Another +1, This will also help you become more comfortable. Last night we got the first decent snowfall in Illinois, and it is the first winter with the new tires on my Jeep, so while I was out I went to a parking lot to see how well it handled an emergency braking situation.

I'm sure your state's DMV website has helpful driving tips in snow/ice.
 
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If you do get winter tires, get a narrower tire if possible.
Make your movements such as lane changes gradual instead of sharp.
If possible keep your distance so that you could almost coast to a stop before getting to the vehicle in front of you.
 

GM_IV

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Driving during snow seasons...it can be very fun or very boring. Extra caution is necessary since you need to be ready for say "black ice", things like keep enough space, go at speeds your comfortable with etc. You'll want a snow brush if you park outside that can scrape ice and brush off snow. Having good winter tires is very helpful, I personally think its worth the cost since safe driving should be your priority. Having a near full tank of fuel is a good idea for preparation of really slow drives. Last time I was in the blizzard where driving comes to a near crawl it took me 3 hours to get home from a regularly 20 minute drive and I lost nearly 3/4s of my tank.
 

Clegko

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I'm sure your state's DMV website has helpful driving tips in snow/ice.
Yes, but the whole of those tips usually start and end with "Do not drive on ice and snow."

Sadly, some of us can't avoid it.
 

Suedschleife

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I can't believe I am giving health&safety advice :barf:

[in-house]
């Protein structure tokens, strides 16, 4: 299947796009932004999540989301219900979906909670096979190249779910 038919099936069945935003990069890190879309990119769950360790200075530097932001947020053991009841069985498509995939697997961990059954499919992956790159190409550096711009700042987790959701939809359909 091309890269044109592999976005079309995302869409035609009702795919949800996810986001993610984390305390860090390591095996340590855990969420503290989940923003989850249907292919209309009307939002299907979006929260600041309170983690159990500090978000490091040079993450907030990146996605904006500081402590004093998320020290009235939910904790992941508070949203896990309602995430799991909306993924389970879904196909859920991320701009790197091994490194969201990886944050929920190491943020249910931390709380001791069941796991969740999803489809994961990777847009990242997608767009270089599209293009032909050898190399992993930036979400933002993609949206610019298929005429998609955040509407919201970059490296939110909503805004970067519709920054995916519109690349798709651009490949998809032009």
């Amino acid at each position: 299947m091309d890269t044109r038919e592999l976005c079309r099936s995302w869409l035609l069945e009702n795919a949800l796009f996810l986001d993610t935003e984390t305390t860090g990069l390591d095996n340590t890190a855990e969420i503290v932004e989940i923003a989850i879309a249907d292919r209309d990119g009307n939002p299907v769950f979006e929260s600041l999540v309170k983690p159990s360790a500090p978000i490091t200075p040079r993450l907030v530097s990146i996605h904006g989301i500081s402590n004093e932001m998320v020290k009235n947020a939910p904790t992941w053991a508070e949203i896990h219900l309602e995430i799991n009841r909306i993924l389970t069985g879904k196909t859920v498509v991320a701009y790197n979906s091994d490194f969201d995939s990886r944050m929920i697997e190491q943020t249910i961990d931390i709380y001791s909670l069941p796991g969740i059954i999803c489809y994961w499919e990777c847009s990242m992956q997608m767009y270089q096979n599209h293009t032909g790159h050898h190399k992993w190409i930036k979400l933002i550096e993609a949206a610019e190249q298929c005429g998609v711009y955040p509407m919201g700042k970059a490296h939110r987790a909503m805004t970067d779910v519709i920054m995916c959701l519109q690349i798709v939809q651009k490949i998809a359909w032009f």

Imo a huge factor are winter tires, apart from the obvious improvements to braking distance and cornering on snow, they can also help mitigate driver errors like excessive throttle/braking/steering input and the resulting understeer or oversteer. I remember when I was stationed in the Alps and had just switched from winter to summer tires in April and an unexpected snow storm hit, a steep slope I previously never had any problems with (even in worse conditions) turned my car into a sleigh with nearly no steering and absolutely no brake.

But even with winter tires always be cautious of the different grip levels. If you can, practice driving on snow, nothing will help you more than knowing how your car is going to behave and driving accordingly.

Check wipers, wiper fluid (winter fluid with low freezing point), have a blanket and some food in the car in case you get stuck for some reason. If you have snow chains, practise putting them on, learning while in the freezing cold is not everyones cup of iced-tea. I know lots of people swear by their bag of sand or medium sized elephant in the trunk, but I am not a big fan of the extra weight, while it helps to reduce tire slip on launch of RWD cars it can deteriorate braking performance and seriously change the car's handling characteristics.
 

BigDaveDogg

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Yes, but the whole of those tips usually start and end with "Do not drive on ice and snow."

Sadly, some of us can't avoid it.
Do they? I have never checked them, but I would have figured they would have covered most of the basics, and rather than type em all out I figured I'd refer him to the website. If that's true though, that sucks.

Personally, I don't think it's sad to drive in snow, I think it can be fun and make a person a little bit of a better driver. Unless of course you're in a nice car that should be stored in winter and you can't afford a daily...then yes, very sad. :(
 

MattD1zzl3

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but I am not a big fan of the extra weight, while it helps to reduce tire slip on launch of RWD cars it can deteriorate braking performance and seriously change the car's handling characteristics.
Gliding on top of snow and ice affects braking performance a lot more then a few 10 pound bags of sand... 30pounds over the drive wheels goes a long way to push them down past the snow and hopefully contact the road...

:devil: If its ice, nothing can save you. :devil:
 

Karoug

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^Studded tires FTW!! And an ice scraper for the windshield and windows..

Edit: Found this:
[YOUTUBE]http://www.youtube.com/watch?v=9GG0SCAxngI[/YOUTUBE]
 

Lambos r4ever

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Thanks for the replies. Lots of good advice, I'll hold off buying winter tires for now (have all season tires). What usually happens when you hit an ice patch and how do you control it?